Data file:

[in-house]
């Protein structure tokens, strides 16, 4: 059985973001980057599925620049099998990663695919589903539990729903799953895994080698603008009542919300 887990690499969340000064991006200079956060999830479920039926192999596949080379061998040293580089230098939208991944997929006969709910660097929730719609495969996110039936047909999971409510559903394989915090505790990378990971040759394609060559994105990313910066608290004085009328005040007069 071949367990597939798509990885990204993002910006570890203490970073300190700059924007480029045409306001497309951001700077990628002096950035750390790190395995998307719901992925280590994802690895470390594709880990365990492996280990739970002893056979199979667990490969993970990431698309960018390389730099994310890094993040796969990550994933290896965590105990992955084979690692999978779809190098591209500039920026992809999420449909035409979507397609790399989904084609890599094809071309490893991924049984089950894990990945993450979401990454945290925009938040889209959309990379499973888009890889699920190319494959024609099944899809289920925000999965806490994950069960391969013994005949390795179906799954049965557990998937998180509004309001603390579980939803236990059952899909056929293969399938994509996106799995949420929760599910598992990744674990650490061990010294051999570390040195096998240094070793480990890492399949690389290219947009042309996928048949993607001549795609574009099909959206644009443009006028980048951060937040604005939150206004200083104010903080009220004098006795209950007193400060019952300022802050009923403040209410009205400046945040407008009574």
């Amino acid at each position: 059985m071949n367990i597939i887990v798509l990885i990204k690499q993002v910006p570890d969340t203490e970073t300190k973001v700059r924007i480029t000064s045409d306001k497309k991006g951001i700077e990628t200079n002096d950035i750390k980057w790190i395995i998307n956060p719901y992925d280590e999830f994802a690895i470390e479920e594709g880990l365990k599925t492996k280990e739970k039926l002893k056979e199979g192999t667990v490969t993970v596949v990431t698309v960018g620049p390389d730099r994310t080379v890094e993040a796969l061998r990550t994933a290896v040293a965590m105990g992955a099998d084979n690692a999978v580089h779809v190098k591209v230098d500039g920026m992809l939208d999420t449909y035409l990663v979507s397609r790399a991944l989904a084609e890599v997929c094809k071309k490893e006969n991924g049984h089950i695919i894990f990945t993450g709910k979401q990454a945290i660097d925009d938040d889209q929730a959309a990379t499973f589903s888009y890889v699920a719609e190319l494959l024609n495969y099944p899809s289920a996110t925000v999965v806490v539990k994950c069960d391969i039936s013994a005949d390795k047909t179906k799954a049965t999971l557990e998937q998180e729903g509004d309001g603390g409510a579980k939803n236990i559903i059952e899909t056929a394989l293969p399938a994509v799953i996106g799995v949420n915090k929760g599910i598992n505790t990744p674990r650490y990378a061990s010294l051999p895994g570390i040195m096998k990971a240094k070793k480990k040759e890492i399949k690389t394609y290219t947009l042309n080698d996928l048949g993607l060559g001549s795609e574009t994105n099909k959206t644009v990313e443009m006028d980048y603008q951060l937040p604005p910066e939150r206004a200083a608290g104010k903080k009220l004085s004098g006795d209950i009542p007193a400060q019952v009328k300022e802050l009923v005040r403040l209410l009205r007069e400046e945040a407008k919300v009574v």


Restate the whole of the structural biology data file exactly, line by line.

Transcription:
[in-house]
């Protein structure tokens, strides 16, 4: 059985973001980057599925620049099998990663695919589903539990729903799953895994080698603008009542919300 887990690499969340000064991006200079956060999830479920039926192999596949080379061998040293580089230098939208991944997929006969709910660097929730719609495969996110039936047909999971409510559903394989915090505790990378990971040759394609060559994105990313910066608290004085009328005040007069 071949367990597939798509990885990204993002910006570890203490970073300190700059924007480029045409306001497309951001700077990628002096950035750390790190395995998307719901992925280590994802690895470390594709880990365990492996280990739970002893056979199979667990490969993970990431698309960018390389730099994310890094993040796969990550994933290896965590105990992955084979690692999978779809190098591209500039920026992809999420449909035409979507397609790399989904084609890599094809071309490893991924049984089950894990990945993450979401990454945290925009938040889209959309990379499973888009890889699920190319494959024609099944899809289920925000999965806490994950069960391969013994005949390795179906799954049965557990998937998180509004309001603390579980939803236990059952899909056929293969399938994509996106799995949420929760599910598992990744674990650490061990010294051999570390040195096998240094070793480990890492399949690389290219947009042309996928048949993607001549795609574009099909959206644009443009006028980048951060937040604005939150206004200083104010903080009220004098006795209950007193400060019952300022802050009923403040209410009205400046945040407008009574």
């Amino acid at each position: 059985m071949n367990i597939i887990v798509l990885i990204k690499q993002v910006p570890d969340t203490e970073t300190k973001v700059r924007i480029t000064s045409d306001k497309k991006g951001i700077e990628t200079n002096d950035i750390k980057w790190i395995i998307n956060p719901y992925d280590e999830f994802a690895i470390e479920e594709g880990l365990k599925t492996k280990e739970k039926l002893k056979e199979g192999t667990v490969t993970v596949v990431t698309v960018g620049p390389d730099r994310t080379v890094e993040a796969l061998r990550t994933a290896v040293a965590m105990g992955a099998d084979n690692a999978v580089h779809v190098k591209v230098d500039g920026m992809l939208d999420t449909y035409l990663v979507s397609r790399a991944l989904a084609e890599v997929c094809k071309k490893e006969n991924g049984h089950i695919i894990f990945t993450g709910k979401q990454a945290i660097d925009d938040d889209q929730a959309a990379t499973f589903s888009y890889v699920a719609e190319l494959l024609n495969y099944p899809s289920a996110t925000v999965v806490v539990k994950c069960d391969i039936s013994a005949d390795k047909t179906k799954a049965t999971l557990e998937q998180e729903g509004d309001g603390g409510a579980k939803n236990i559903i059952e899909t056929a394989l293969p399938a994509v799953i996106g799995v949420n915090k929760g599910i598992n505790t990744p674990r650490y990378a061990s010294l051999p895994g570390i040195m096998k990971a240094k070793k480990k040759e890492i399949k690389t394609y290219t947009l042309n080698d996928l048949g993607l060559g001549s795609e574009t994105n099909k959206t644009v990313e443009m006028d980048y603008q951060l937040p604005p910066e939150r206004a200083a608290g104010k903080k009220l004085s004098g006795d209950i009542p007193a400060q019952v009328k300022e802050l009923v005040r403040l209410l009205r007069e400046e945040a407008k919300v009574v």